10. 10Clinical Pharmacology, Oklahoma Medical Research Foundation, Oklahoma City, OK, USA;
  11. 11Rayne Institute, Centre for Rheumatology Research, UCL Division of Medicine, London, United Kingdom;
  12. 12Centre for Rheumatology Research, U College of London, London, United Kingdom;
  13. 13Medicine, SUNY-Downstate, Brooklyn, NY, USA;
  14. 14Rheumatology,University of Laval, Quebec, QC, Canada;
  15. 15Rheumatology, University of Toronto, Toronto Western Hospital, Toronto, ON, Canada;
  16. 16Rheumatology, Toronto Western Hospital, Toronto, ON, Canada;
  17. 17Rheumatology, Johns Hopkins University Hospital, Baltimore, MD, USA;
  18. 18Central Manchester University Hospital and Manchester Academic Health Science Centre, NIHR Manchester, Musculoskeletal Biomedical Research Unit, Manchester, United Kingdom;
  19. 19UNC Kidney Centre, University of North Carolina, Chapel Hill, NC, USA;
  20. 20Rheumatology, Northwestern University, Feinberg School of Medicine, Chicago, IL, USA;
  21. 21Feinstein Institute for Medical Research, Mahasset, NY, USA;
  22. 22Medicine, University of Alabama at Birmingham, Birmingham, AL, USA;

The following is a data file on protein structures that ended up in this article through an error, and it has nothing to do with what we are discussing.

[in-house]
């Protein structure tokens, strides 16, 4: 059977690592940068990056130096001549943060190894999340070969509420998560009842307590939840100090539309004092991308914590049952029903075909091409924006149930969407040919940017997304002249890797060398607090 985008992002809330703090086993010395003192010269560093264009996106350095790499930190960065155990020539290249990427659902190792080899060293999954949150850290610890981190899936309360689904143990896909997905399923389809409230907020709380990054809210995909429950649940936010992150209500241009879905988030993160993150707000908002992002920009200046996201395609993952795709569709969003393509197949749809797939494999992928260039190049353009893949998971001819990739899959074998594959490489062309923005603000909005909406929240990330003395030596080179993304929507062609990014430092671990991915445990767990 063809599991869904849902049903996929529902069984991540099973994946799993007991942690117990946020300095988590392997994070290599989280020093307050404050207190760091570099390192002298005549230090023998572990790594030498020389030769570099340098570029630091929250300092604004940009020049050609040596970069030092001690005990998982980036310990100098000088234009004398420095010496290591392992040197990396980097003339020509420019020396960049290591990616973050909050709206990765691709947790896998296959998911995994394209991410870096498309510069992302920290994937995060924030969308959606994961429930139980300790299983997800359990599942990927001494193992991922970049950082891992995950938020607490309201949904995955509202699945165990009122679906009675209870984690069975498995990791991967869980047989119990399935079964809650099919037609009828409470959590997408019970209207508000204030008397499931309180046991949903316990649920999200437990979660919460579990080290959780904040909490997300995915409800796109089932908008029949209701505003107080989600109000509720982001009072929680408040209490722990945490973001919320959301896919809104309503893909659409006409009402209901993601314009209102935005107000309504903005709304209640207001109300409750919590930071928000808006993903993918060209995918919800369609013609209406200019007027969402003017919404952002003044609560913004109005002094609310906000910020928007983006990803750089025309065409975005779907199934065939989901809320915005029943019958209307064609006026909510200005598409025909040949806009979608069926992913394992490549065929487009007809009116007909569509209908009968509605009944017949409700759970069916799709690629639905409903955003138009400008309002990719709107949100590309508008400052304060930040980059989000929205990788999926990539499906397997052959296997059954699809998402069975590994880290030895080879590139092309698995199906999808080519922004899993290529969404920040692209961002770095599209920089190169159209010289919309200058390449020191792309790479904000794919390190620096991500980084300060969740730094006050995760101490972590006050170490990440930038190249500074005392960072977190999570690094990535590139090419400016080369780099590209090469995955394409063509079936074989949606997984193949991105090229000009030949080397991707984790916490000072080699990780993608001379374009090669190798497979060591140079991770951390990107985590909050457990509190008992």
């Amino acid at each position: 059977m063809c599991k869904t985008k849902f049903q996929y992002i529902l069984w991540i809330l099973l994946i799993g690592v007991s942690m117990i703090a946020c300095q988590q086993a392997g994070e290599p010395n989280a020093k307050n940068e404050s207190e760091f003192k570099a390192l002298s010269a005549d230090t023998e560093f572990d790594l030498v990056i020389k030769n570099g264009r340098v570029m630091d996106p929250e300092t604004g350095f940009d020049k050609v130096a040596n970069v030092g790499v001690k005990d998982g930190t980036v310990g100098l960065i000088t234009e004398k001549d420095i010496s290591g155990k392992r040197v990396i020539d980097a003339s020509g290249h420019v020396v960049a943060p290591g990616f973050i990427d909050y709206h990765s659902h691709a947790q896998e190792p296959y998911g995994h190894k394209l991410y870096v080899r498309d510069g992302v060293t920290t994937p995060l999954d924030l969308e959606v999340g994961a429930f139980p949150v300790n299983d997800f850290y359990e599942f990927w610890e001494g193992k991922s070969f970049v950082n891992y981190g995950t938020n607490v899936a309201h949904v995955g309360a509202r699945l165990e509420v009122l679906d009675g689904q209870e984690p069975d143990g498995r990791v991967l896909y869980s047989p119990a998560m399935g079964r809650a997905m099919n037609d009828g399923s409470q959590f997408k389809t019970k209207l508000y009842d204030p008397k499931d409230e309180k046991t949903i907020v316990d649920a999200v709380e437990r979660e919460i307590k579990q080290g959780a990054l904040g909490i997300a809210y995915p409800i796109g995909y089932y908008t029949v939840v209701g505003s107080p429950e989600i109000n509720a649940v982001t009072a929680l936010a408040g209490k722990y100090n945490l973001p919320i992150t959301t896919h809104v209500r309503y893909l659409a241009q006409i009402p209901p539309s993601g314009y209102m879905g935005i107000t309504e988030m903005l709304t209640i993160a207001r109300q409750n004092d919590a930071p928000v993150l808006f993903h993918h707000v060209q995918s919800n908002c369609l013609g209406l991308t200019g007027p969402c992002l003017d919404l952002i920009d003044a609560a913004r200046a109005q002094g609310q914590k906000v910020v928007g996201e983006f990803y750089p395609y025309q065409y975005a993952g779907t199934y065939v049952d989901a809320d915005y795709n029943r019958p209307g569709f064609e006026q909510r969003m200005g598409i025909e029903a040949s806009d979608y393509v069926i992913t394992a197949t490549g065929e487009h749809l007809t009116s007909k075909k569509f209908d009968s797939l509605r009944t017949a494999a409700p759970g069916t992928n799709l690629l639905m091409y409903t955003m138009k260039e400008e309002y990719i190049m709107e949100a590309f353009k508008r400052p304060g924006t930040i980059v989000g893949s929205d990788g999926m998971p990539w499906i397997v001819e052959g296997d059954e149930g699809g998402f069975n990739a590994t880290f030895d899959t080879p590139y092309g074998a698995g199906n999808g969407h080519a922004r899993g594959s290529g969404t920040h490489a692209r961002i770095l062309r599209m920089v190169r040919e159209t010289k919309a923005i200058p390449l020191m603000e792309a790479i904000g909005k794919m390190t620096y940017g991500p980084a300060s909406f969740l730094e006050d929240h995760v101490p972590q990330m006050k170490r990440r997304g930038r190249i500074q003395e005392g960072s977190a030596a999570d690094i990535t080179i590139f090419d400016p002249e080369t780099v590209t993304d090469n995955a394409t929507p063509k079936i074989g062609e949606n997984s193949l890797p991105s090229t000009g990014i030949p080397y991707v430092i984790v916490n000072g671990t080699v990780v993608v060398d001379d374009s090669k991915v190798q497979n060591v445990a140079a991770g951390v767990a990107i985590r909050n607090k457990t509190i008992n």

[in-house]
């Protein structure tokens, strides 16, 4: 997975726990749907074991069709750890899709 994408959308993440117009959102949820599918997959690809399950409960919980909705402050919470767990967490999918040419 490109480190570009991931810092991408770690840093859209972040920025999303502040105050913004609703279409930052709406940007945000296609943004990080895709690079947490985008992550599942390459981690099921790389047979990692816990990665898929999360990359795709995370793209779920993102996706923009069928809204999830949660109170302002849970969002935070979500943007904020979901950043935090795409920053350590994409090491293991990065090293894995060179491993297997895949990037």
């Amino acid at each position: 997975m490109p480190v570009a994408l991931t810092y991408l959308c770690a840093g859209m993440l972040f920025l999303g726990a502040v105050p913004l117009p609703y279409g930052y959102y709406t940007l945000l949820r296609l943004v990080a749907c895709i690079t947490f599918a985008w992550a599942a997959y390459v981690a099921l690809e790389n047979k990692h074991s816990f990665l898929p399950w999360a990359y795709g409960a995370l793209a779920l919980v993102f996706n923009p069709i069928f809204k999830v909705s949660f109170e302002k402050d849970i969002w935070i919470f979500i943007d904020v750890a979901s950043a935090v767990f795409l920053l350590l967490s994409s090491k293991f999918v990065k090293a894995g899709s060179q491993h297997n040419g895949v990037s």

23. 23Rheumatology, University Hospital, Reykjavik, Iceland;
  24. 24Rheumatology, Inst of Clinical sciences, Lund, Sweden;
  25. 25Department of Rheumatology, University Hospital Lund, Lund, Sweden;
  26. 26Rheumatology, Allegheny Health Network, Pittsburgh, PA, USA;
  27. 27Graham Hughes Lupus Research Laboratory, The Rayne Institute, St Thomas’ Hospital, London, United Kingdom;
  28. 28Department of Medicine, Rheumatology Unit, Karolinska Institutet, Stockholm, Sweden;
  29. 29Rheumatology, Hairmyres Hospital, East Kilbride, United Kingdom;
  30. 30Universidad del Pais Vasco, Servicio de Medicina Interna, Hospital de Cruces, Bizkaia, Spain;
  31. 31Medicine/Rheumatology, Emory University, Atlanta, GA, USA;
  32. 32Abteilung Rheumatologie/Rehab, Kantonsspital Schaffhausen, Schaffhausen, Switzerland;
  33. 33Department of Internal Medicine, Division of Rheumatology, Istanbul University, Istanbul, Turkey;